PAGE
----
Nigeria accounts for about 10 per cent of the African population without electricity.
The number of people without access to electricity in Africa dropped from almost 860 million in 2018 to 770 million in 2019, the International Energy Agency (IEA) has said.
This represents 38 per cent of the population in the continent.
In its report, 2019 Africa Energy Outlook, IEA said energy access policies continue to bear fruit in Africa, with data showing important progress.
The report gave for the first time an assessment of off-grid electricity access, sourced from government and commercial data.
It noted that 75 per cent of the population without access live in sub-Saharan Africa, a share that has risen over recent years.
The number, IEA said, is set to increase in 2020, pushing many countries farther away from achieving the goal of universal access by 2030.
“By 2030, 50 per cent of the global population without access is concentrated in seven countries – Democratic Republic of the Congo, Nigeria, Uganda, Pakistan, Tanzania, Niger and Sudan.”
A country-by-country assessment shows that only 1 per cent of South Sudan has access to electricity; 3 per cent in Central Africa and 9 per cent in Chad and Democratic Republic of Congo respectively.
Likewise in Burundi, 11 per cent of the population has access, 12 per cent in Liberia and 14 per cent in Niger.
This, according to the IEA, shows how progress remains uneven in sub-Saharan Africa.
On the other hand, 96 per cent of the population in Cape Verde has access to electricity; 85 per cent in Ghana; 76 per cent in Cote D’Ivoire and 71 per cent in Senegal and Sao Tome respectively.
In Nigeria, home to over 200 million people, about 62 per cent of its population have access to electricity.
This, IEA said, implies 77 million of the country’s population are without access to electricity.
Nigeria is second to Democratic Republic of Congo in a toll of countries with highest number of people without electricity access in Africa.
Covid-19 reverses electricity access progress
In Africa, the number of people gaining access to electricity doubled from 9 million a year between 2000 and 2013 to 20 million people between 2014 and 2019, outpacing population growth.
As a result, IEA said the number of people without access to electricity, which peaked at 610 million in 2013, declined progressively to around 580 million in 2019.
Much of this recent dynamism comes from a small number of countries leading the progress, in particular Kenya, Senegal, Rwanda, Ghana and Ethiopia, the organisation said.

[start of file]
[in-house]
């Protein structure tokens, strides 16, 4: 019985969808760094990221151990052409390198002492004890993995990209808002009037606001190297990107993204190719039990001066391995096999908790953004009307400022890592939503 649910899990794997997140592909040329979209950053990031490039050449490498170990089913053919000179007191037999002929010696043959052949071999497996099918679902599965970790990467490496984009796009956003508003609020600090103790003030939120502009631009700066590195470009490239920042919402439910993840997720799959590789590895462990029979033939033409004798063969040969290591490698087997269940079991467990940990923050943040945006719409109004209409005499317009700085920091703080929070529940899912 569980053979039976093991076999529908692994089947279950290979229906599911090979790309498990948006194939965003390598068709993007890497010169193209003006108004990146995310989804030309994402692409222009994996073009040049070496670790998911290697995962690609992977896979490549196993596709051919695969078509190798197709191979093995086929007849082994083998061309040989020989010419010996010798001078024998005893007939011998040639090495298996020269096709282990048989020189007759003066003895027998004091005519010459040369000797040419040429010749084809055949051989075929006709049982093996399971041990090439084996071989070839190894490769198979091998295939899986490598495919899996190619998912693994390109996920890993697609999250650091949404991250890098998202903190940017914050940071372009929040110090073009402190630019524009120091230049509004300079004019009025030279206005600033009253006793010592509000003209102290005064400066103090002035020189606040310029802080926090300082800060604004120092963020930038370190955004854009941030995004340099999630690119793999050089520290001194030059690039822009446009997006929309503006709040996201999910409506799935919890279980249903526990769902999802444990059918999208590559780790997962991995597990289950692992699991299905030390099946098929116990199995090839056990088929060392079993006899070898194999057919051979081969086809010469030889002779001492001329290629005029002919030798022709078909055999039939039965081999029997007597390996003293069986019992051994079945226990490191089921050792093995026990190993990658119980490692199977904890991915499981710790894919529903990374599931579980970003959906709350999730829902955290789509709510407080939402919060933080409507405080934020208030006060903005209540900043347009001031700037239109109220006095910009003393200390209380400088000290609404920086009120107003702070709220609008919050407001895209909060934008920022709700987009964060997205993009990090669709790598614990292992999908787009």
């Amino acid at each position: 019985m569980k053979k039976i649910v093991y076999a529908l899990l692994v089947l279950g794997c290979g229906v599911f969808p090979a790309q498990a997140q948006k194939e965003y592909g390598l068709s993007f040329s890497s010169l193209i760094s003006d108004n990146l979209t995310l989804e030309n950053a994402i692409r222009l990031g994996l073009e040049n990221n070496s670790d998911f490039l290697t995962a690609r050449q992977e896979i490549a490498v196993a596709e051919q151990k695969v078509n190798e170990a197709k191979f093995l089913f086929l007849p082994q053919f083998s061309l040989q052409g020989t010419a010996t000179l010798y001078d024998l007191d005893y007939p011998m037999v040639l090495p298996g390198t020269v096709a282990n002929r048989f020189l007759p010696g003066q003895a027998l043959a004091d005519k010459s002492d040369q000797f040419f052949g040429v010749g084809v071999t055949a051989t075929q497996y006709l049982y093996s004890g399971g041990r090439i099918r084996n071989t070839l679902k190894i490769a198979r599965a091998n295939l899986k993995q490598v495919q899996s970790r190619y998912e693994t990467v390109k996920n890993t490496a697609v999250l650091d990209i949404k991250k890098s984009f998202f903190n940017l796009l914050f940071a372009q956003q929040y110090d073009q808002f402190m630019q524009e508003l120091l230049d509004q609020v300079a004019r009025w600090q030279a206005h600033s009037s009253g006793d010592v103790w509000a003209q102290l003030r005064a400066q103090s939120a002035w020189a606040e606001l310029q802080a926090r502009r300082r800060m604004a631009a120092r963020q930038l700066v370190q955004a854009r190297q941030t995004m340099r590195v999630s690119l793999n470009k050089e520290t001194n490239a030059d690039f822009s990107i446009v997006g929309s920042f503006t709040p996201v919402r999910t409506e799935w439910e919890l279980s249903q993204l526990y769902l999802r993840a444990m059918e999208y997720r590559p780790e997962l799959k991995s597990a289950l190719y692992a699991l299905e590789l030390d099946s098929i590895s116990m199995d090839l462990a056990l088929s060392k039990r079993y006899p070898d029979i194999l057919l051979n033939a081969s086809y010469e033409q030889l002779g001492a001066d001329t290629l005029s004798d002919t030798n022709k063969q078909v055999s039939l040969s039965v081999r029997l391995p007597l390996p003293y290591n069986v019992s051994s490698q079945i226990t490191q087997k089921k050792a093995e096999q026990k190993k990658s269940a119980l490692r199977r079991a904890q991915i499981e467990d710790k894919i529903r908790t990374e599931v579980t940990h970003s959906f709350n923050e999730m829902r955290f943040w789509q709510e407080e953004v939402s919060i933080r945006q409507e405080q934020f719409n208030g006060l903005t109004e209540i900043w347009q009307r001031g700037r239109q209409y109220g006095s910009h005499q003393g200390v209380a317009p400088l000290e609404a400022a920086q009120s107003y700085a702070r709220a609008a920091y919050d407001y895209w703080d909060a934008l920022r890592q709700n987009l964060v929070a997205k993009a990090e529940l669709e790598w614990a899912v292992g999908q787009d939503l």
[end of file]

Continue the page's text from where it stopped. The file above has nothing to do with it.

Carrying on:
In Kenya, the access rate rose from 20 per cent in 2013 to almost 85 per cent in 2019.
The report stated that the majority of progress over the past decade in Africa has been made as a result of grid connections.
But a rapid rise has been seen in the deployment of off-grid systems, it said.
For example, Kenya, Tanzania and Ethiopia accounted for around half of the 5 million people gaining access through new solar home systems in 2018, up from only 2 million in 2016.
However, the health crisis and economic downturn caused by Covid-19 is compounding the difficulties faced by governments as they look to alleviate energy poverty and expand access, pushing countries farther away from achieving universal access.
Shifting government priorities, supply-chain disruptions and social distancing measures have slowed access programmes and hindered activities in the decentralised energy access area, the report said.
“Sub-Saharan Africa, home to three-quarters of the global population without access to electricity, has been particularly hard hit, and recent progress achieved in the region is being reversed by the effects of the pandemic.
“Our first estimates indicate that the population without access to electricity could increase in 2020 for the first time since 2013.”
The report also suggest that mobilising development finance institutions and donors is critical to ensuring that energy access progress continues.
Similarly, it recommended decentralised solutions as the least-cost way to provide power to more than half of the population gaining access by 2030.
“The least expensive way to achieve universal electricity access in many areas appears to be renewable energy sources: in addition to increasing grid-connected electricity generation from renewables, declining costs of small-scale solar photovoltaic (PV) for stand-alone systems and mini-grids is key in helping deliver affordable electricity access to millions.”
“This is especially the case in remote rural areas in African countries, home to many of the people still deprived of electricity access.